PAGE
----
One of the biggest challenges facing today’s IoT manufacturers and developers is the lack of a single standard that addresses all the necessary requirements for a truly secure, interoperable solution for IoT devices.
OCF’s world-class member companies, as well as organizations involved in OCF, believe that secure and reliable device discovery and connectivity is the foundation that will lead to a stronger, more user-friendly Internet of Things. The members also believe that a common, interoperable approach is essential, and that both a standard and an open source implementation are the best route to enable speedy, scalable deployment.
There are numerous benefits of joining OCF, including collaborating with the most brilliant global technology leaders to solve the IoT standards chaos. Foreseeing the end of the IoT standards chaos isn’t easy, but industry collaboration goes a long way in achieving success and continued innovation. There are multiple proposals and forums driving different approaches… but no single solution addresses the majority of key requirements.
Join the growing ecosystem that is making the promise of IoT a reality.
OCF has several levels of membership offering various levels of participation, influence, and branding. If your company is interested in joining, please visit our join page here, to determine which membership level is right for you.
The OCF Specification is the answer to the unsolved ‘secure interoperability’ challenge. The Specification provides the necessary secure communication framework, a standard model for applications and services to interact with IoT resources, mapping to multiple transports, and bridging to other IoT ecosystems.
Yes, the OCF Specification can be download here.
Because the OCF Specification includes a common security framework to manage device-to-device communication, manufacturers can focus on increasing innovation and expanding their market share without worrying about adding additional security layers. End users can rest assured that OCF Certified products are secure and reliable. Learn more about the OCF Security Framework here.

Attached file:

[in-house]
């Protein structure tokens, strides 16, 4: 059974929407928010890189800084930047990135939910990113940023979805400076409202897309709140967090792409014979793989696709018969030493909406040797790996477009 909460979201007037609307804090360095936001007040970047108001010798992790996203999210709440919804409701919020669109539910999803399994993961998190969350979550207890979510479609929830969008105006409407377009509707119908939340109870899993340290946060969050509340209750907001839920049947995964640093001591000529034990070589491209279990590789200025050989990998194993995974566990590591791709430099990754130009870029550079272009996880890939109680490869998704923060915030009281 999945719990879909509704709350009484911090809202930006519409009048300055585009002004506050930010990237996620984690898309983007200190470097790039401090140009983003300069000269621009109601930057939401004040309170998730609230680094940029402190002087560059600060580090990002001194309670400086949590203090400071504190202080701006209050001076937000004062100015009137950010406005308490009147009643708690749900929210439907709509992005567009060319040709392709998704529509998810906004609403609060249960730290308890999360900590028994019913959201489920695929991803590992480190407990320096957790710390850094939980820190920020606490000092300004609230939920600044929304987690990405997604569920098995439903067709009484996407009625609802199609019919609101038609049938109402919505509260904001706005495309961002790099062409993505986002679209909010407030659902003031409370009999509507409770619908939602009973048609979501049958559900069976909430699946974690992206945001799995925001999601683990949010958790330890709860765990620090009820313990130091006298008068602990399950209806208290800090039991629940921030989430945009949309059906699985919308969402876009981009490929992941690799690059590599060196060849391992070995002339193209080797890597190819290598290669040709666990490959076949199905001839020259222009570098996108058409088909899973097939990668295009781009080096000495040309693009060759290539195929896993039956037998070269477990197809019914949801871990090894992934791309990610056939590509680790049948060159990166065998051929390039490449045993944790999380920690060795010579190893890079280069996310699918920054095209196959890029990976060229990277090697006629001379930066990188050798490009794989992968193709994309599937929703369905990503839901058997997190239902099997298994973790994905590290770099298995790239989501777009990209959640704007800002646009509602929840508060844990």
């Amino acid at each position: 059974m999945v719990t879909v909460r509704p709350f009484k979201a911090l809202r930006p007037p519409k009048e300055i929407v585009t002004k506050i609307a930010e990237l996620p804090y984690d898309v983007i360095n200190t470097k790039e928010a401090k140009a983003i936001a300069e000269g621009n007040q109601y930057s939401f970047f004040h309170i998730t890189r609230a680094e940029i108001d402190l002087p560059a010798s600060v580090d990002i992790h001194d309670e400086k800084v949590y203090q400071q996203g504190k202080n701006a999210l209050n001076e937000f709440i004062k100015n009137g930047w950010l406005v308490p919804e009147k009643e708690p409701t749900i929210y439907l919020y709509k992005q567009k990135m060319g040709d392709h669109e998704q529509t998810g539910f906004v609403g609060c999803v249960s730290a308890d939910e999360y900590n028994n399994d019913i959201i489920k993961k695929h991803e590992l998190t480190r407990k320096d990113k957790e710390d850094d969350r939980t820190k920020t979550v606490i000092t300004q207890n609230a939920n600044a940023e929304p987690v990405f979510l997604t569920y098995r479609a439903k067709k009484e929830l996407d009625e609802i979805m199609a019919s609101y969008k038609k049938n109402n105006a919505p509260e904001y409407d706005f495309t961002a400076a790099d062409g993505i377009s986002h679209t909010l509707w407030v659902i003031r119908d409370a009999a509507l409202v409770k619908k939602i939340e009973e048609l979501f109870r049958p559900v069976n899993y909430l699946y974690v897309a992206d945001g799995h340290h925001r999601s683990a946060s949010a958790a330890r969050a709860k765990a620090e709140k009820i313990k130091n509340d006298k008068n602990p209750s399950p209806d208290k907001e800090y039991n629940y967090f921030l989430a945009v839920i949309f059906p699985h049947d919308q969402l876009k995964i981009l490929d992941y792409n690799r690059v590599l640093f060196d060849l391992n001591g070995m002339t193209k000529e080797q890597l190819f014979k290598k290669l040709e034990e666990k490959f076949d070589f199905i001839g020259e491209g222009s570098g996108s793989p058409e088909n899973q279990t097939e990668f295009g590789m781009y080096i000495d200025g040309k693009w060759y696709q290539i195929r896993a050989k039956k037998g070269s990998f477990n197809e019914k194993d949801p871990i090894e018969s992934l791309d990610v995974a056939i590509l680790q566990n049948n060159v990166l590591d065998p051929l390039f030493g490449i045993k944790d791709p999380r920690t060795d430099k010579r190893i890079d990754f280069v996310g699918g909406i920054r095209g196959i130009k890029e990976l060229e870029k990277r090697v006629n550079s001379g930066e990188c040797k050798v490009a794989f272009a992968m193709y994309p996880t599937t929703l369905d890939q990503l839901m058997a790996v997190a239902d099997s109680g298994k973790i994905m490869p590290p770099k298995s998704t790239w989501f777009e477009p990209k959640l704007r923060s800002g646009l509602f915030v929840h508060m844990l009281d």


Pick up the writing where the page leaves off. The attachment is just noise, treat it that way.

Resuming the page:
IoT devices connect using many different operating systems including Android, iOS, Linux, Tizen, and Windows, as well as Real Time Operating systems. OCF Specifications and the IoTivity Open Source Project are allowing interoperability for all types of devices regardless of operating systems.
OCF Specifications are agnostic with regard to any wireless or wired technology and will work across technologies including Wi-Fi, Bluetooth, Bluetooth LE, Wi-Fi Direct, ZigBee, Zwave, and Ant+.
oneIoTa is an open online tool created by OCF to encourage the design and use of interoperable device data models for the Internet of Things. The oneIoTa tool enables users to create simple models for any Internet of Things device (using RAML and JSON) in a matter of minutes. Using the oneIoTa models, developers can take advantage of OCF’s seamless standardization process to quickly add discovery and control capabilities to devices as they develop.
Open Source Projects
The challenge for the IoT ecosystem is to ensure emerging IoT devices can connect securely and reliably to the Internet and to each other. If not, the Internet of Things won’t reach its potential. By adopting an open source and open specification model, OCF is enabling the open source community to quickly create and implement reliable, secure device discovery and connectivity across a broad range of operating systems, platforms, transports and vendors.
To ensure the open nature of the OCF project, anyone can download the software, and contribute to the documentation, source code or testing.
The IoTivity Project is an open source implementation of the OCF Specification. The IoTivity Project brings together the open source community to accelerate the development of a single framework and the services required to securely connect devices.
Following the unification of OCF and the AllSeen Alliance, OCF now backs both the IoTivity and AllJoyn® open source projects at The Linux Foundation. Both projects will collaborate to support future versions of the OCF specification in a single IoTivity implementation that combines the best of both technologies into a unified solution. Current devices running on either AllJoyn® or IoTivity solutions will be interoperable and backward-compatible. Companies already developing IoT solutions based on either technology can proceed with the confidence that their products will be compatible with the unified IoT standard that the industry has been asking for.
The IoTivity code is available today. You are welcome to download the code and documentation and start contributing to the project here: https://www.iotivity.org/.
No. Usage of the phrases, such as OCF Certified, OCF Conformant, OCF Compliant and so on, are not permissible to be used on or in connection with any non-certified products. For a list of OCF certified devices, please visit: https://openconnectivity.org/certified-products.
All OCF certified products are announced on its product registry at https://openconnectivity.org/certified-products. OCF also has a certification mark that is made available for usage on products once the requirements of achieving certification are met. Any usage of the OCF trademarks without achieving certification will be enforced by OCF.